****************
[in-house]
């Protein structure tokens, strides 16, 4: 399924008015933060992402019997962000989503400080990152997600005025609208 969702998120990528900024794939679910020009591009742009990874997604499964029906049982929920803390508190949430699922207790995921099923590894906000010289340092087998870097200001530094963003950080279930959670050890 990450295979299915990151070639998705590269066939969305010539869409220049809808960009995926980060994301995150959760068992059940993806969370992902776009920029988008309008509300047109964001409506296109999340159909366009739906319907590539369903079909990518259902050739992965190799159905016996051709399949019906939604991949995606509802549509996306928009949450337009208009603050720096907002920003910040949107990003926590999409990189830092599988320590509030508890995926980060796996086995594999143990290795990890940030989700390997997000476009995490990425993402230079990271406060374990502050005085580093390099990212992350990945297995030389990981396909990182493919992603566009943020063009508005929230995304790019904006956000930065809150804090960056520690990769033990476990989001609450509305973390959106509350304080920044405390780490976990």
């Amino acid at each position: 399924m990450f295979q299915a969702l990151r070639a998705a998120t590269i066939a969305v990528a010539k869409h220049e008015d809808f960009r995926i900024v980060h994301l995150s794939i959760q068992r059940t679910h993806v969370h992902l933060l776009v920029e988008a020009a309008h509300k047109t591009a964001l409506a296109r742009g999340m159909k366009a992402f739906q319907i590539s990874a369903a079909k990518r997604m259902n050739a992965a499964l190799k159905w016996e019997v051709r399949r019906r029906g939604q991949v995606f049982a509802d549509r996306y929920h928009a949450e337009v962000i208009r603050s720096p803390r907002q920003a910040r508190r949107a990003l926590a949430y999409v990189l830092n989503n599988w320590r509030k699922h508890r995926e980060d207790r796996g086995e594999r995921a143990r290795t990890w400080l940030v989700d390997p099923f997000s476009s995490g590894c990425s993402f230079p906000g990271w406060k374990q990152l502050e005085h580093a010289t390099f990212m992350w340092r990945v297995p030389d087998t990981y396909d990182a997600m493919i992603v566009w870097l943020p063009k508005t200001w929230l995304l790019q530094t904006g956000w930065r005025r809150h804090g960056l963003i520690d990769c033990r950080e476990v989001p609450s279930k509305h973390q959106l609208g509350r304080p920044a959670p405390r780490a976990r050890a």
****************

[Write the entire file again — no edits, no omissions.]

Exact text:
[in-house]
């Protein structure tokens, strides 16, 4: 399924008015933060992402019997962000989503400080990152997600005025609208 969702998120990528900024794939679910020009591009742009990874997604499964029906049982929920803390508190949430699922207790995921099923590894906000010289340092087998870097200001530094963003950080279930959670050890 990450295979299915990151070639998705590269066939969305010539869409220049809808960009995926980060994301995150959760068992059940993806969370992902776009920029988008309008509300047109964001409506296109999340159909366009739906319907590539369903079909990518259902050739992965190799159905016996051709399949019906939604991949995606509802549509996306928009949450337009208009603050720096907002920003910040949107990003926590999409990189830092599988320590509030508890995926980060796996086995594999143990290795990890940030989700390997997000476009995490990425993402230079990271406060374990502050005085580093390099990212992350990945297995030389990981396909990182493919992603566009943020063009508005929230995304790019904006956000930065809150804090960056520690990769033990476990989001609450509305973390959106509350304080920044405390780490976990």
């Amino acid at each position: 399924m990450f295979q299915a969702l990151r070639a998705a998120t590269i066939a969305v990528a010539k869409h220049e008015d809808f960009r995926i900024v980060h994301l995150s794939i959760q068992r059940t679910h993806v969370h992902l933060l776009v920029e988008a020009a309008h509300k047109t591009a964001l409506a296109r742009g999340m159909k366009a992402f739906q319907i590539s990874a369903a079909k990518r997604m259902n050739a992965a499964l190799k159905w016996e019997v051709r399949r019906r029906g939604q991949v995606f049982a509802d549509r996306y929920h928009a949450e337009v962000i208009r603050s720096p803390r907002q920003a910040r508190r949107a990003l926590a949430y999409v990189l830092n989503n599988w320590r509030k699922h508890r995926e980060d207790r796996g086995e594999r995921a143990r290795t990890w400080l940030v989700d390997p099923f997000s476009s995490g590894c990425s993402f230079p906000g990271w406060k374990q990152l502050e005085h580093a010289t390099f990212m992350w340092r990945v297995p030389d087998t990981y396909d990182a997600m493919i992603v566009w870097l943020p063009k508005t200001w929230l995304l790019q530094t904006g956000w930065r005025r809150h804090g960056l963003i520690d990769c033990r950080e476990v989001p609450s279930k509305h973390q959106l609208g509350r304080p920044a959670p405390r780490a976990r050890a």